The debate over the proposed Mammoth Mountain Ski Area (MMSA) land exchange with the U.S. Forest Service continued at Tuesday’s June Lake Citizens Advisory Committee meeting, yet apart from a few barbed comments, the mood on the whole was one of resignation. Mono County District 3 Supervisor Tim Alpers presented to the public a draft letter from the Mono County Board of Supervisors to Senate and Congressional representatives regarding the reopening of June Mountain Ski Area (JMSA), as well as the MMSA land trade.
“We’ve been accused of doing things in closed session, not going out to the public, [and] making unilateral decisions,” Alpers said of the Board. To correct this perception, he sought to reach out to the June Lake community for feedback on the letter, which stated Board support for the land exchange, among other items.
According to the letter, “Although there is no apparent legal connection between this land exchange and the management of the June Mountain Ski Area, the two are inextricably linked by MMSA ownership and operation on Federal lands.” This particular linkage of JMSA to the land exchange infuriated MMSA CEO Rusty Gregory, said Alpers. “Rusty and Tim Alpers did not sit down and write this [together],” he said.
The letter also states that Board support for the land exchange “is contingent upon MMSA’s continued funding and implementation of June Mountain Ski Area’s improvement plan consistent with the proposal outlined by MMSA at the 4/9/13 Board of Supervisors meeting.”
At this meeting, Rusty Gregory pledged to reopen June Mountain for summer activities, including weddings and the June Lake Triathlon dinner, as well as reopen JMSA seven days a week starting this December, and installing new snowmaking equipment and a new lift up the face of the mountain by the 2015/16 winter season.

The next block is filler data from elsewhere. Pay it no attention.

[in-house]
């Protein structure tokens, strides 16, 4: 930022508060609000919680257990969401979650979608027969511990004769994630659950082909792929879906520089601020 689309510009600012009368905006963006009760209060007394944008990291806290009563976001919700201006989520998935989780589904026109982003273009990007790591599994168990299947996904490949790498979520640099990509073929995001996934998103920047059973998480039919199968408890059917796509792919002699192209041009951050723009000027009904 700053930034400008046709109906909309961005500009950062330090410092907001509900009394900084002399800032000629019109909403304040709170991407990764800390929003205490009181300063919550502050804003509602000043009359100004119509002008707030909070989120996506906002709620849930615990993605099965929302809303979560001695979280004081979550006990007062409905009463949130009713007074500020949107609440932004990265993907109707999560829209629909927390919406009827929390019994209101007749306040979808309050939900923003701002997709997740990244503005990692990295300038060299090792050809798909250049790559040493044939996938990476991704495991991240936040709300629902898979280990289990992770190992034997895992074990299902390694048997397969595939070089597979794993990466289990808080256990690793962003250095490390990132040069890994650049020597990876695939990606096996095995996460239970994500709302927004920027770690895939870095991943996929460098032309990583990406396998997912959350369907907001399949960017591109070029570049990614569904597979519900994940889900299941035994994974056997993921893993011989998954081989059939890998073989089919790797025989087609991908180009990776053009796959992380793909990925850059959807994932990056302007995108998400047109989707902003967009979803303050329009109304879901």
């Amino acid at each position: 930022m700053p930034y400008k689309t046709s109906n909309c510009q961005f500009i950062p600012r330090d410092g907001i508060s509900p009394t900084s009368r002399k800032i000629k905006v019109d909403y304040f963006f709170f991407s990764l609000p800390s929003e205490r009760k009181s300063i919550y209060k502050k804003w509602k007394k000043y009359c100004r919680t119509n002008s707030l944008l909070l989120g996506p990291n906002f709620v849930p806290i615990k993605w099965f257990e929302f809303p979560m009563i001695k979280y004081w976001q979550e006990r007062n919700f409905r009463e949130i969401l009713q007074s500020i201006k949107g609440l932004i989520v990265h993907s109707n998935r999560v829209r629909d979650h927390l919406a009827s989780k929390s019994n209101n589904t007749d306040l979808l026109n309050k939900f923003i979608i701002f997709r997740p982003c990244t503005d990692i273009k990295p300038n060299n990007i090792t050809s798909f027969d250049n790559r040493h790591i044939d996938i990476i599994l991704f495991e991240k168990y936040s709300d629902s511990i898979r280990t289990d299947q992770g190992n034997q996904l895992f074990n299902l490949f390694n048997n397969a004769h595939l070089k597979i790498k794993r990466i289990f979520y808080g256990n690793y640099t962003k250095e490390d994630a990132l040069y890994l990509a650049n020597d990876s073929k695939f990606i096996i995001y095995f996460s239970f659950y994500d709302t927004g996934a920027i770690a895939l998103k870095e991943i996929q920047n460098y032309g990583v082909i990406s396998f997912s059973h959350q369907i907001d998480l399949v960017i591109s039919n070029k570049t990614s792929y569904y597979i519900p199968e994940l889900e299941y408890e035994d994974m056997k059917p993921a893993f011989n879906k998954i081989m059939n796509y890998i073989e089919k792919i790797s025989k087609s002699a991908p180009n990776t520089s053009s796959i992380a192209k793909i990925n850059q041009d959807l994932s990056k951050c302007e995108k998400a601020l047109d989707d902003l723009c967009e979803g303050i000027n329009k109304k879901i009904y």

Alpers acknowledged the financial incentive behind Mono County’s support for the MMSA land exchange. He pointed out looming financial challenges facing Mono County in the next five to fifteen years, including a need for $26 million to replace County equipment to meet California Air Resources standards by 2028. Mono County will need to produce $6 million of that $26 million in the next five years. “We’re looking down the barrel at some real problems,” he said. “The only way is to grow our way out of it.” Alpers suggested that a development at the base of Mammoth Mountain, which the land trade would facilitate, is critical to this growth.
According to Alpers, the project at the base of Mammoth Mountain has an assessed evaluation of $500 million. Of the 1% in property taxes that would come off that, 40% would go to Mono County.
The 40% of the 1% of property taxes that the County keeps in such instances accounts for 80% of what it costs to run the County, said Alpers. “We’re totally dependent on the success of Mammoth Lakes,” he said.
Alpers also explained that, according to MMSA Vice President of Real Estate Jim Smith, the project could create 500 jobs.